Is there a difference between a thread and a process?

I am trying to understand the calculations of the system data listed in the performance tab.

Handles: 48097 Threads: 1602 Processes: 99 Up Time: 17:23:02:02 Commit (GB): 3/15

  • Yes. What did your research tell you? Did you search for "what is the difference between a thread and a process"? – DavidPostill Apr 15 '16 at 13:50
  • My research is part of asking questions. Hope that's not too confusing – JohnNg Apr 15 '16 at 15:42
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    It is very confusing. Please read How do I ask a good question? it says "Have you thoroughly searched for an answer before asking your question? Sharing your research helps everyone. Tell us what you found and why it didn’t meet your needs. This demonstrates that you’ve taken the time to try to help yourself, it saves us from reiterating obvious answers, and above all, it helps you get a more specific and relevant answer!" – DavidPostill Apr 15 '16 at 15:45

Since the StackOverflow answer is so abstract, and OS agnostic as to be useless to the ops specific question, I am posting a Windows specific answer.

A Process is a isolated memory structure which supports an application in OS hardware and software. A Windows Process contains 1 or more Threads. https://en.wikipedia.org/wiki/Process_%28computing%29

A Thread is a stream of sequential machine-code instructions that the processor executes. With the exception of Interrupts, Any time the CPU runs an Instruction on behalf of an application, it does so because a thread contained it. Threads within a process may access the processes memory (to the extent that the specific operation on the memory element is "thread-safe" and doesn't present unreconciled concurrency issues when more than one thread is run simultaneously). An Application may speed its operation by using multiple threads, each performing an isolated task by running their stream of instructions through a different CPU Execution unit (CPU/core/virtual core) simultaneously. https://en.wikipedia.org/wiki/Thread_%28computing%29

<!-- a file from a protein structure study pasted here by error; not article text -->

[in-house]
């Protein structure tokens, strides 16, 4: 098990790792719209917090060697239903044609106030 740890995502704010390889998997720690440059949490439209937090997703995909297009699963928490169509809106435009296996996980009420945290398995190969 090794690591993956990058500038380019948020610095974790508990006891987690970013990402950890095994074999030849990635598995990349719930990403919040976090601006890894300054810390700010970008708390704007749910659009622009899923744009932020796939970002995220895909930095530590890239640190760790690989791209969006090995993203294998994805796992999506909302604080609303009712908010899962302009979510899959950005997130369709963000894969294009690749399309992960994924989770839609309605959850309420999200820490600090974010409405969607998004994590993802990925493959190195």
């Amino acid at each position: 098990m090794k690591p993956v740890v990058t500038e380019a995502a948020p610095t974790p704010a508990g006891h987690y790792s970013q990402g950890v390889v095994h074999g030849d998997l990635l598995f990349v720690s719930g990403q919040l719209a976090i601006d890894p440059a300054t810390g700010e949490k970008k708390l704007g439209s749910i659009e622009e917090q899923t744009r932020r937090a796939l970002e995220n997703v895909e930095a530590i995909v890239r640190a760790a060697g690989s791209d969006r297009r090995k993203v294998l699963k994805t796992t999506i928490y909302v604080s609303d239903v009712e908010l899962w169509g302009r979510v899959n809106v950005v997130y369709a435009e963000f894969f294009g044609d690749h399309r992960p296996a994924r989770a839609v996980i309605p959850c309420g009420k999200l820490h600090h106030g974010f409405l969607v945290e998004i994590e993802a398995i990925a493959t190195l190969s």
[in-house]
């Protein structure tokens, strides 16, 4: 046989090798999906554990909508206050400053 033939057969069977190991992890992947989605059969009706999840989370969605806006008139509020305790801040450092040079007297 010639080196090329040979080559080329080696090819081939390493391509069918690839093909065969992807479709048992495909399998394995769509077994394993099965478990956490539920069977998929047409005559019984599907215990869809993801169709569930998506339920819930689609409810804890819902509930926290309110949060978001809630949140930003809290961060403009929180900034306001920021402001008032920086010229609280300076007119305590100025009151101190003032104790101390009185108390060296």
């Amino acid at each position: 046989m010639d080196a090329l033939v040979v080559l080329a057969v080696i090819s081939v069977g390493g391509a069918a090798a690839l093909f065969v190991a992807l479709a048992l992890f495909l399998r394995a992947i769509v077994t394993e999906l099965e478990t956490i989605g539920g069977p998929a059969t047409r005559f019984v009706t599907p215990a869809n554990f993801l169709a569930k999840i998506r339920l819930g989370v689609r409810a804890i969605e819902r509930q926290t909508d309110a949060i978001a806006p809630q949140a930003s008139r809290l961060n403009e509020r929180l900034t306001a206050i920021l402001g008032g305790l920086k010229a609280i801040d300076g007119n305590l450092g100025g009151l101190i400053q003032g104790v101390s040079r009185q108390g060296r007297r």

A Handle is a logical association with a shared resource like a file, Window, memory location, etc. When a thread opens a file, it establishes a "handle" to the file, and internally it acts like a "name" for that instance of the file. Handles are used to link to transitory or environmental resources outside the processes memory structure. A handle leak is a type of software issue that can in extreme cases, destabilize a system. It is caused by a program requesting a handle to a resource, and failing to deallocate it when the program is done with the resource. Based on your number however, I see nothing wrong there. https://en.wikipedia.org/wiki/Handle_%28computing%29

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  • Thanks Frank, this was very simple and helpful. I am trying to understand the breakdown in the calculations so this will push me in the right direction. – JohnNg Apr 15 '16 at 15:54

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